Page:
However, by attacking the whole political class, the image is actually being blurred and helping the real culprits get away with it. What needs to be done instead is to single out the real responsible for the current paralysis situation that the state is going through and take appropriate action. An imminent danger would be if those groups will eventually reap the fruits of this movement.

From Chaos to Anarchy

Our initial problem is that we live in a failed state. Instead of attacking what is left of it, we need to improve it and make sure that our state becomes efficient and functional. One of the main causes of the failure is the presence of armed groups who have repeatedly intervened in the democratic course of our country. The only way to tackle our issues without beating a dead horse is to call things by their name and face them.

We need a lot of work, we need radical change but it must be done democratically. Change should be done at the top in order to achieve what we want. But by sending out a simplified call of revolution without any viable alternative plan, demonstrators are just attempting to take us out of the organized chaos that we live in to throw us into a total state of anarchy. Ironically, the sectarian system in Lebanon will prevent this anarchy from happening.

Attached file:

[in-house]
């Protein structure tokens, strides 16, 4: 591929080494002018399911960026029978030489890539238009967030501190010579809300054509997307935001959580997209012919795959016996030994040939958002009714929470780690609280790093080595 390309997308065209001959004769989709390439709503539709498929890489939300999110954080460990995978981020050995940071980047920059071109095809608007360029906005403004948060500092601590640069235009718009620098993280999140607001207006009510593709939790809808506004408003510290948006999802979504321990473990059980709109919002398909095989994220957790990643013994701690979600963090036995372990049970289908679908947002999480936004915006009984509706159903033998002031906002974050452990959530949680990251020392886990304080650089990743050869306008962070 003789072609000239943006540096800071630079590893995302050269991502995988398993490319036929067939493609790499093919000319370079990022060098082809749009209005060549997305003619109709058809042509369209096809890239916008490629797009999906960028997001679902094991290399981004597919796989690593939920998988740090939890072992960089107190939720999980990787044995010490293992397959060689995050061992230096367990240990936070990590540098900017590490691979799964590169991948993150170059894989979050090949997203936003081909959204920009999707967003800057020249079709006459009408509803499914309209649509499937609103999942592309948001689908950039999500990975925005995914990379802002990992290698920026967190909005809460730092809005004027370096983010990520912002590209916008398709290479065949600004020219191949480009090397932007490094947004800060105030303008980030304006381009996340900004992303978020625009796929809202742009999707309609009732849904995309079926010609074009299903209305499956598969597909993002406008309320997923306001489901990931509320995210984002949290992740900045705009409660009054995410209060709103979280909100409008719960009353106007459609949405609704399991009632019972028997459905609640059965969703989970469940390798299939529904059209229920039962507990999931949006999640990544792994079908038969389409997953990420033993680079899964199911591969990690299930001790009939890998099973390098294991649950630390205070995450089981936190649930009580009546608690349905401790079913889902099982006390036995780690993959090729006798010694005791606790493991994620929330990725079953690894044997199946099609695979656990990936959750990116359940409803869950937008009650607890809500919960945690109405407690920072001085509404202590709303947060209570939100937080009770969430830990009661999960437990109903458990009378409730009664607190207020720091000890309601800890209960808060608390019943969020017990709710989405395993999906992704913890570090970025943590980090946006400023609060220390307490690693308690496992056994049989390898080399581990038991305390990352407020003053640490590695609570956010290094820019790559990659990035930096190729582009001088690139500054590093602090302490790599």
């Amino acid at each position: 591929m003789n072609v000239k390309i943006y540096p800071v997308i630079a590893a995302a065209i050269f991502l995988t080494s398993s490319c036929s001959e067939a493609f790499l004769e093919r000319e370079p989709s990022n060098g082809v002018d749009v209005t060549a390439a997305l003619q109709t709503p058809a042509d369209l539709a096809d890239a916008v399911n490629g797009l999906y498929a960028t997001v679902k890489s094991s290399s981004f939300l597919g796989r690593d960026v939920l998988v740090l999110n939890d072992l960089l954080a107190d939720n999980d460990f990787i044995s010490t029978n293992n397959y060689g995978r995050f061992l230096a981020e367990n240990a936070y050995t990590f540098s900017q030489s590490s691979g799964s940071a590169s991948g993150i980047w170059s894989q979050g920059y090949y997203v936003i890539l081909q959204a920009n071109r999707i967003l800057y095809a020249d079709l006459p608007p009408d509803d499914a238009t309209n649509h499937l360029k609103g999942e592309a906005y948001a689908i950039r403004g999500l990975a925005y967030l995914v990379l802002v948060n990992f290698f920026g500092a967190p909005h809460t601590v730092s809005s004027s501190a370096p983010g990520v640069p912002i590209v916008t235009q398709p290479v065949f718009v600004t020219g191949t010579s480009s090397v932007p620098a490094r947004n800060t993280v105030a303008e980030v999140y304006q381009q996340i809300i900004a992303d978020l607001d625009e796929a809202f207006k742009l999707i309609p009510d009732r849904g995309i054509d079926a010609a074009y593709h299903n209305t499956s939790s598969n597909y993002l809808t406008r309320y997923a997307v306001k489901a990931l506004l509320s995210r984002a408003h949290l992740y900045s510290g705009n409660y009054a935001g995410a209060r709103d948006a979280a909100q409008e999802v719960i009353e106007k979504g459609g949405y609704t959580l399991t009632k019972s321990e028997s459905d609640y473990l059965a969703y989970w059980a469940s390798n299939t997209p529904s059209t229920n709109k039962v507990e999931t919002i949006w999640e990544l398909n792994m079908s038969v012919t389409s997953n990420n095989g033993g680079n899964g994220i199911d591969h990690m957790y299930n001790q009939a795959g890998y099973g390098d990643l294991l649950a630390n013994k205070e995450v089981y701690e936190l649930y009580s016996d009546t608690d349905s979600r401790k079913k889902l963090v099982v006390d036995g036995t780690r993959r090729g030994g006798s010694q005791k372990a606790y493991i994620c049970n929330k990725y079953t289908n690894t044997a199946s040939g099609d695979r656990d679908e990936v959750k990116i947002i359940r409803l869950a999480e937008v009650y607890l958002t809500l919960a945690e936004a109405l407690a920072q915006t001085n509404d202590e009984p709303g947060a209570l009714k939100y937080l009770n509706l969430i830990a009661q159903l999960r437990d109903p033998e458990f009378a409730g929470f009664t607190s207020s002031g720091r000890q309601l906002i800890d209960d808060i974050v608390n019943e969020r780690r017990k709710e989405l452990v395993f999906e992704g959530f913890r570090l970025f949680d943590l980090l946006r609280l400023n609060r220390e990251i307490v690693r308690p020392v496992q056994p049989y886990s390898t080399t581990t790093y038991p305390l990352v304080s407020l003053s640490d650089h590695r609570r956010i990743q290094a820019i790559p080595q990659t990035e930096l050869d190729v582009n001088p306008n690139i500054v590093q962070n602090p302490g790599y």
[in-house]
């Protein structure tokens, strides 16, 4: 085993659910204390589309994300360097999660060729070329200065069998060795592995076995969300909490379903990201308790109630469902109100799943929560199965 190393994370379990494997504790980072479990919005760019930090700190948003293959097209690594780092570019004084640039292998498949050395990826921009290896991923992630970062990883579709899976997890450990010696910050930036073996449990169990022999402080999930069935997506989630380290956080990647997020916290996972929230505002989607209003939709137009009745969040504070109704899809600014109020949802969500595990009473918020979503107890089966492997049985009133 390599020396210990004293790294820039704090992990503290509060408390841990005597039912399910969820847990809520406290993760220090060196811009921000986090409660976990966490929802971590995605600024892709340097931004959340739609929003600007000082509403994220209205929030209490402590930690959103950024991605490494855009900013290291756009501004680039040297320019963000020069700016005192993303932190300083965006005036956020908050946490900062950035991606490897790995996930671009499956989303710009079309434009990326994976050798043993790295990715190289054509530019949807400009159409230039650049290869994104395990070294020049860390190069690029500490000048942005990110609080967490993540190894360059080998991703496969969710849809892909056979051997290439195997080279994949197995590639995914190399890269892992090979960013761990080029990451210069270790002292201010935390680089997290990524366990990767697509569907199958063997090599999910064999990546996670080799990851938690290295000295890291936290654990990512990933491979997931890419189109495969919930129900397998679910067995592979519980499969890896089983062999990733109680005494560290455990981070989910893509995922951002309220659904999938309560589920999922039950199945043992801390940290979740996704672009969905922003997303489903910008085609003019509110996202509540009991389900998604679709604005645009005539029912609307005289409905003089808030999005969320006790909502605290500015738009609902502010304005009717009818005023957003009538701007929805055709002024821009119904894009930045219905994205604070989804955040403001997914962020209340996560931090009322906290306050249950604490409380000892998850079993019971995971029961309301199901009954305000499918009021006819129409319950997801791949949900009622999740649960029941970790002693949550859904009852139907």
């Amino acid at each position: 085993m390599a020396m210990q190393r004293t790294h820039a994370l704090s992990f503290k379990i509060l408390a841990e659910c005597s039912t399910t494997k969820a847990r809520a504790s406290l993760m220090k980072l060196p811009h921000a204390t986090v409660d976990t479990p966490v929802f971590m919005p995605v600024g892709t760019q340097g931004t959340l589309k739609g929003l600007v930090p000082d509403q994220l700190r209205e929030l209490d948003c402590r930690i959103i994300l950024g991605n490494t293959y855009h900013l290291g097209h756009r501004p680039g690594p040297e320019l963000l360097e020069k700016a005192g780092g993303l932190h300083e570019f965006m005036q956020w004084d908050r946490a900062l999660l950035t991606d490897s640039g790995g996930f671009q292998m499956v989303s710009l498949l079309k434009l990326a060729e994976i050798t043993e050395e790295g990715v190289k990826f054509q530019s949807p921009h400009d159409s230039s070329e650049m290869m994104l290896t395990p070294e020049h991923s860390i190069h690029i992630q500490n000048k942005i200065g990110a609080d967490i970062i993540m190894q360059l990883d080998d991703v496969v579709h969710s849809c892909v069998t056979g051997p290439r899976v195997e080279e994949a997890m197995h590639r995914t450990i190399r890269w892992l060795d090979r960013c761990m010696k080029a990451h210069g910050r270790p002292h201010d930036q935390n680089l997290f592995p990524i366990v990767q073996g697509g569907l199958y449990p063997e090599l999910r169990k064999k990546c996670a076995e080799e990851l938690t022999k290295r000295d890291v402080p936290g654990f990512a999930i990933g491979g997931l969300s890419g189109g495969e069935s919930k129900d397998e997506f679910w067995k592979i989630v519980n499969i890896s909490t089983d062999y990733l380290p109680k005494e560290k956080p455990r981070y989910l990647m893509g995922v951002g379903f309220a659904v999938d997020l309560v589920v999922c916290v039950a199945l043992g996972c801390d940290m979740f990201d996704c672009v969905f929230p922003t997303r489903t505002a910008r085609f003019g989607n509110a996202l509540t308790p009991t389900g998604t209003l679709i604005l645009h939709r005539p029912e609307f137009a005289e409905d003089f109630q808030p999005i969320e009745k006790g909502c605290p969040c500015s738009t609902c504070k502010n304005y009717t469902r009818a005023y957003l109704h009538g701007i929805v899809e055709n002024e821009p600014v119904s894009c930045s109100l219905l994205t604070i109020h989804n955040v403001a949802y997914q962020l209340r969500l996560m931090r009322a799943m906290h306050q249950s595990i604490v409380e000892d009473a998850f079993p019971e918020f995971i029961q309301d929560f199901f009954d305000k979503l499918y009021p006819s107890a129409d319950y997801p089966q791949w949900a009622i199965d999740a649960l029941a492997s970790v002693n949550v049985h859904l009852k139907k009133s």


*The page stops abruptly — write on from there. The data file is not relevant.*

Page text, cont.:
In the meantime, one can only hope that demonstrators are enjoying this general state of euphoria – out of their collective rant – and that it will push the politicians to take immediate action concerning all of the pending issues: from collecting trash to electing a president.

Needless to say, the security forces should protect them and their right to express themselves while avoiding the same disproportionate reactions of Saturday the 22nd of August, because of few troublemakers. The case for the state’s full sovereignty without any paramilitary partner will be part of a subsequent round.

You can contact Johnny on twitter here

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5 reasons why the Lebanese are Not Joining the #YouStink Protests

Understanding the puzzling low turnout for a righteous cause